Now that doctors finally figured out what was causing Brenden's skyrocketing height, they still had another mystery to solve: how to stop it? And since Brenden is believed to be the only person in the world with the condition, there was no clear-cut answer.
Then, Kletter had an idea that seemed a little crazy -- shots of testosterone to jump start puberty and speed up Brenden's growth. It's puberty, he explained, that signals the body to stop growing.
"We induced puberty," explained Kletter, "to fuse the bones and stop the growth."
And so far, the shots seem to be successful. Brenden's growth has slowed down.
To make life a little easier at home, Brenden's mom had a home built specifically to fit someone of Brenden's enormous proportions.
"It's a lot easier going through the doors and stuff than the last house we had," Brenden said. "The doors are a lot taller and so are the ceilings."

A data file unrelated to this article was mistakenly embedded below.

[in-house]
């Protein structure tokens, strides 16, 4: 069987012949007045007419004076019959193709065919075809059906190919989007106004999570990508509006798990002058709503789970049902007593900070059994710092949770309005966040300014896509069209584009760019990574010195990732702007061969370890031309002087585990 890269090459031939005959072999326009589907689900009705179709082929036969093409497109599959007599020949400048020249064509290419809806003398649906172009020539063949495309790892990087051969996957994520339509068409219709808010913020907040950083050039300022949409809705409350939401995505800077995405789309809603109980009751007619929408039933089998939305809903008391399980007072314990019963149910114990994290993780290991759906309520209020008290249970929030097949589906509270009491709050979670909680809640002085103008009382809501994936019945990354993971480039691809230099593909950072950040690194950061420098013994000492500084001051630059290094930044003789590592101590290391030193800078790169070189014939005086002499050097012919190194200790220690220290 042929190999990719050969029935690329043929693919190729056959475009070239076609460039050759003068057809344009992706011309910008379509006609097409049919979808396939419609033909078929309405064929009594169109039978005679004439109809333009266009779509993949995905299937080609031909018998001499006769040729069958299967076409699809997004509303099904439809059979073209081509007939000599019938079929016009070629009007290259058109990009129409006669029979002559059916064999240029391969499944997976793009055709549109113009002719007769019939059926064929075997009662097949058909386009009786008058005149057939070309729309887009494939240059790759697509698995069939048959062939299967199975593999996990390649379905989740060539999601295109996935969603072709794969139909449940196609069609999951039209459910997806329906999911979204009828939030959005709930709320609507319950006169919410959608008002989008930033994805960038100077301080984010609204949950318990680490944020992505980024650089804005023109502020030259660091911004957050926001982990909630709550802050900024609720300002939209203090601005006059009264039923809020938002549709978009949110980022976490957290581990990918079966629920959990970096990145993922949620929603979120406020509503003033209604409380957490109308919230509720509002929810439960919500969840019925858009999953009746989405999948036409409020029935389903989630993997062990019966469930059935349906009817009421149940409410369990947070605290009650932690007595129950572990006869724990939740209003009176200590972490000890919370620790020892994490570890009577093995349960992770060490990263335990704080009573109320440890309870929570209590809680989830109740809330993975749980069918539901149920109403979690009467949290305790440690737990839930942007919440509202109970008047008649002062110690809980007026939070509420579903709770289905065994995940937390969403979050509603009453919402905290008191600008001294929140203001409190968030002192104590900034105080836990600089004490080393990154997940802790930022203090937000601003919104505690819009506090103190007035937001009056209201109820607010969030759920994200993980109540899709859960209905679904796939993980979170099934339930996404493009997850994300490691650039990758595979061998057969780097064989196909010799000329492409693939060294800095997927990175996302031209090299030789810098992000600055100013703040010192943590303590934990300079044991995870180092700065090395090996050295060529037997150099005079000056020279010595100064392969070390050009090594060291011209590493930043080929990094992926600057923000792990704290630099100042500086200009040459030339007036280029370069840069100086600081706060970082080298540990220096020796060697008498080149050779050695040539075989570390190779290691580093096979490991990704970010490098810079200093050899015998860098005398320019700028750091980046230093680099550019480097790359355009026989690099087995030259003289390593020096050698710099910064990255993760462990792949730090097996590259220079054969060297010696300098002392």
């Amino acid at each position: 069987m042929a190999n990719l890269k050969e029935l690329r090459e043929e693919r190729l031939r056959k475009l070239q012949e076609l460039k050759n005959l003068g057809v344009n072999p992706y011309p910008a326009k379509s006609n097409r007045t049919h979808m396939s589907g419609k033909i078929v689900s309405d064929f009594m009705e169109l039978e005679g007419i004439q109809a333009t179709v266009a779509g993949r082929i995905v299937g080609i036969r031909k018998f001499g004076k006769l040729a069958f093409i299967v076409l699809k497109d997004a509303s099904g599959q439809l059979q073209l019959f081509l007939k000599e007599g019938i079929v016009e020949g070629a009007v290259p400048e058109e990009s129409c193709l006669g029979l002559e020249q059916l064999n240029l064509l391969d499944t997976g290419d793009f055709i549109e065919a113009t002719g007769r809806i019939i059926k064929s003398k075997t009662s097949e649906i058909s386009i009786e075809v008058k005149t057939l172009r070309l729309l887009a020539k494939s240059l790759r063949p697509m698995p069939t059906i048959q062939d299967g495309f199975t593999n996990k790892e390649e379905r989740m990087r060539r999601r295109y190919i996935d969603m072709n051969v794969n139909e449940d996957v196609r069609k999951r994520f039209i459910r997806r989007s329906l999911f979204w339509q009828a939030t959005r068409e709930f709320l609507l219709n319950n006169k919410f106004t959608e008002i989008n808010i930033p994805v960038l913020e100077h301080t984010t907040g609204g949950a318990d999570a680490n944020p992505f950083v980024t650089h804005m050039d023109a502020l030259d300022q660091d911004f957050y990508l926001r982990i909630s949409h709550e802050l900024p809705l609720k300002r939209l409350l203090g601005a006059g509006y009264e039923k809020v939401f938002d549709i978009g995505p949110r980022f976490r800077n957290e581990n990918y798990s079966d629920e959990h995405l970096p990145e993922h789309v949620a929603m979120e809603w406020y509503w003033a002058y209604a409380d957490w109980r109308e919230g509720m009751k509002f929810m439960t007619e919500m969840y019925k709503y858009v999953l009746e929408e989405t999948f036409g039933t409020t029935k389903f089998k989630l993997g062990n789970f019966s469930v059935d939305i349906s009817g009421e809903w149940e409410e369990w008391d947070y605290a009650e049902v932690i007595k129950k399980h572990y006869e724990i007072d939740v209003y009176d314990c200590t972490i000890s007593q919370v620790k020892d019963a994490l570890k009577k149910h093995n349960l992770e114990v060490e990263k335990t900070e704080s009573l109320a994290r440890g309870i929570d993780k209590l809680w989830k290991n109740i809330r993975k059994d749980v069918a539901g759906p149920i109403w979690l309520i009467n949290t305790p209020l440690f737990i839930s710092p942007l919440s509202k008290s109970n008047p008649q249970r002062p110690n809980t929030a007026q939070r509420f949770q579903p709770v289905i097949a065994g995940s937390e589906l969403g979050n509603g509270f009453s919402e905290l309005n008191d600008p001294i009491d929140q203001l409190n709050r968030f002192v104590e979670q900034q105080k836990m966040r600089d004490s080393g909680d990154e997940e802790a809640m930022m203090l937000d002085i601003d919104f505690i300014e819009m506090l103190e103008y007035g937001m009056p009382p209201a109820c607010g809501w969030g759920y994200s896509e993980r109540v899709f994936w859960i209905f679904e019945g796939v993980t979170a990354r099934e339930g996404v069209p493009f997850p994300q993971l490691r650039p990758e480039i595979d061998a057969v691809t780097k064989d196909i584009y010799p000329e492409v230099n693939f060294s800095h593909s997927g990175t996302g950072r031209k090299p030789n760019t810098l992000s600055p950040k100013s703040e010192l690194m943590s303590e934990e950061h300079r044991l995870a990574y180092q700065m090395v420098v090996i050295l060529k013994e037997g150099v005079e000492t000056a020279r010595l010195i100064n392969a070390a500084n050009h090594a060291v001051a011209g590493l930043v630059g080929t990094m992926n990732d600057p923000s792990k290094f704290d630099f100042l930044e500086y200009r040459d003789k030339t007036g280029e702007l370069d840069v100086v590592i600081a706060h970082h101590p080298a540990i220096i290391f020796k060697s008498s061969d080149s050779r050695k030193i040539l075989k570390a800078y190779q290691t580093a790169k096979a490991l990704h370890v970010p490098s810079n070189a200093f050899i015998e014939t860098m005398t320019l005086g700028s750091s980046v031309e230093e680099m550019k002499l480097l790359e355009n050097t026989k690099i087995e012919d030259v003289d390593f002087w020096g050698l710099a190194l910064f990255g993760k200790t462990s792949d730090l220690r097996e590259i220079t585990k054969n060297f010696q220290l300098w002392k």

Coincidentally, on the day ABC News visited Brenden's school, his class was working on a soul-searching exercise. Perhaps not surprisingly, Brenden wrote that he wishes people would see "how he's just like everyone else."
Happily, some already do.
"He's really nice and caring," a friend, Tucker, said.
His stepsister, Sierra, added: "He's an extremely good person."
What does the future hold for him?
"It's unknown," said Kletter. "No other case is reported, nothing to look at -- it's an uncharted sea."